Ririe High School may be better known for its basketball and wrestling success, but that’s never stopped Annalee Ball.
Ball is a tennis player. She’s also a student at a small school that doesn’t have a tennis team or even courts on its campus.
“Very few people know how much work went into this,” said Ball, describing her run to a 3A state singles championship last month.
It wasn’t easy and the journey was definitely unorthodox, but Ball, who’s played tennis since she was 9, forged her own path this spring, and is the Post Register’s All-Area Girls Tennis Player of the Year.
As the only tennis player from Ririe, Ball was able to play with the Thunder Ridge team this past season due to a state rule that allows players who meet the criteria to compete in a cooperative program with other schools.
While she was able to practice and play with the Titans during the regular season, Ball had to work her way through districts as a Ririe player. She advanced to the state tournament for the fourth time, but this year proved special. After finishing as runner-up in 3A girls singles the past two years, Ball cruised through the state tournament, winning the 3A title match , 6-1, 6-2 over Grace Soulen of Weiser.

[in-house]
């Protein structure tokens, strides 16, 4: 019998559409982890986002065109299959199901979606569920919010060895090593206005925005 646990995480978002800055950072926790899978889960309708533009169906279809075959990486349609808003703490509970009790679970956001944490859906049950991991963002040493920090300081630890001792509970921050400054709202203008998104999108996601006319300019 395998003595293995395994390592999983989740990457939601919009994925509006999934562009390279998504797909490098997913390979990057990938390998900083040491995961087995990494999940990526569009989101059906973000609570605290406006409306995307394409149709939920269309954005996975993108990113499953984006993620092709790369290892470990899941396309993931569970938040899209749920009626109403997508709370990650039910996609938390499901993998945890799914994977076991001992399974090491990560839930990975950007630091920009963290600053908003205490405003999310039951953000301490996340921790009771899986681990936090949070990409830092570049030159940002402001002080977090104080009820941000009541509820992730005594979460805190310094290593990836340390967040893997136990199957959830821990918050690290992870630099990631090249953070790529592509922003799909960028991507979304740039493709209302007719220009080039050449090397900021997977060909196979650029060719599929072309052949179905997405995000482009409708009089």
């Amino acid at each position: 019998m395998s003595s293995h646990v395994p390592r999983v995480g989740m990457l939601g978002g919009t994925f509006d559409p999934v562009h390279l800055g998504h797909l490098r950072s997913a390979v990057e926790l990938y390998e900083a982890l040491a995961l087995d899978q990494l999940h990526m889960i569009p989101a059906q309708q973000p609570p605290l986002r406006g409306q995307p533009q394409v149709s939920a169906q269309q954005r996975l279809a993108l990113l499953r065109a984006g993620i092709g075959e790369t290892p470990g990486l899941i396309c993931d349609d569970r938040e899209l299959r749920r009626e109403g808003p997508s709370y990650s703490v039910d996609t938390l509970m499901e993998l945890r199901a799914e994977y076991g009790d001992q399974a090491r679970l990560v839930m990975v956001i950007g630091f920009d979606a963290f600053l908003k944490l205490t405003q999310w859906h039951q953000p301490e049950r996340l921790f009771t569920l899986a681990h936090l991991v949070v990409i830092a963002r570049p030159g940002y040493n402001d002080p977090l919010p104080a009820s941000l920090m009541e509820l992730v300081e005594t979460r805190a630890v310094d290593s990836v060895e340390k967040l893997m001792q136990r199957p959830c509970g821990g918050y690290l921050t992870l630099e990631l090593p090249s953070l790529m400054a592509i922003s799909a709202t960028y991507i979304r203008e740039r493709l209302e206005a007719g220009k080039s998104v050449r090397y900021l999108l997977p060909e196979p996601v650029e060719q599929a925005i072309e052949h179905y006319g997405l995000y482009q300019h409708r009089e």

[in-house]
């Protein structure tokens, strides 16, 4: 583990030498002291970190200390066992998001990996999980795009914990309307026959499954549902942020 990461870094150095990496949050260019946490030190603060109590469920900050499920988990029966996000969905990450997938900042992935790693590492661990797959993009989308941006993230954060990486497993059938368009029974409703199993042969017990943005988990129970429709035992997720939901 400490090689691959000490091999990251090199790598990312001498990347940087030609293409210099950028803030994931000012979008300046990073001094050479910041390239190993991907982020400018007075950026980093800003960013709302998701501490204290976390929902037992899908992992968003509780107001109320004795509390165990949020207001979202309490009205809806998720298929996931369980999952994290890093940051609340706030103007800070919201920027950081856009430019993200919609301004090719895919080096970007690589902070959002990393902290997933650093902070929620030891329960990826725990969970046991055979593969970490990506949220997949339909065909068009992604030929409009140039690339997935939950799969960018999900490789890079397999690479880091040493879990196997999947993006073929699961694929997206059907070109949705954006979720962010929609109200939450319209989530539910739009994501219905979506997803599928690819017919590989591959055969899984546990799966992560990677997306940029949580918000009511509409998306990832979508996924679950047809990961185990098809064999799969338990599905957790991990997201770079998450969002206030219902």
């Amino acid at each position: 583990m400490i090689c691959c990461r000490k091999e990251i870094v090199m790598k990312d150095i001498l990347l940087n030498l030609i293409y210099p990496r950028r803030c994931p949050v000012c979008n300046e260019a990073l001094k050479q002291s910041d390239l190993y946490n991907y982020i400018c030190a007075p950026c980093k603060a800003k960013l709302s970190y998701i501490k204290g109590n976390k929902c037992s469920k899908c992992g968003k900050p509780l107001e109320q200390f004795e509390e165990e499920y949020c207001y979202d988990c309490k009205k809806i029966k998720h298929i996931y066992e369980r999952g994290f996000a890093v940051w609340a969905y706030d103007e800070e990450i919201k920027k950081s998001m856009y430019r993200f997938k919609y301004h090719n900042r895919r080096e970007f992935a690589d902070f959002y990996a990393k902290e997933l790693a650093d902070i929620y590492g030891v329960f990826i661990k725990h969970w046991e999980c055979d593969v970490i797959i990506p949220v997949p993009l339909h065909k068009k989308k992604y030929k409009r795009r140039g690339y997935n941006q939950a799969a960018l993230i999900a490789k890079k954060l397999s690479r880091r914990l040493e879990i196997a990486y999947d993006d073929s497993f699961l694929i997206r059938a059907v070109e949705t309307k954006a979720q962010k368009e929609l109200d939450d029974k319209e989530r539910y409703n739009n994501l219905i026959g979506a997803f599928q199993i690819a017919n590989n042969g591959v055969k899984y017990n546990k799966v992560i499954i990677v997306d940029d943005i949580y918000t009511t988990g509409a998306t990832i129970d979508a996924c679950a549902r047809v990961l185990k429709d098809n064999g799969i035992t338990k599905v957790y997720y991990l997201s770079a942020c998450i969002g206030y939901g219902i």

“I was surprised,” Ball said. “You never know what’s going to happen in tennis. So even though I was ahead by a lot, it didn’t feel like it in my head, especially at the state championship. It was just a fight for every point.”
Ball won’t take full credit for her championship. She credited area coaches, especially Heath Hartman at Thunder Ridge, administrators at both schools who took care of the co-op process, along with her parents and Sue Hunter, a family friend who’s helped coach Ball while at Ririe. Rigby, Madison and Skyline were just a few of the schools who helped Ball in her high school career, she said.
Continuing the unorthodox theme, Ball also found some inspiration in the fall from a new sport. Faced with occasional bouts of tediousness, she decided to take up cross-country her senior year.
“I was getting burned out,” she said. “I decided to do running to help me stay fit physically, but it ended up completely changing my tennis game …Tennis is really a mental sport, so mentally it taught me how to push through even when I wanted to stop.”
Ball is headed to Utah State in the fall and is leaning toward studying environmental engineering. She said she’s content to wrap up her competitive tennis career with a state title and won’t play in college, with the exception being possibly playing intramural.
“I like to do other things, too,” Ball said.
But before she leaves, Ball did collect a memento for Ririe High.
Because the singles title was worth 20 team points, Ririe earned fourth place in the final team standings despite fielding just one player.
Now the school without a tennis team or a court has a trophy from the tennis state championships to go along with its numerous basketball and wrestling trophies from the last seven years.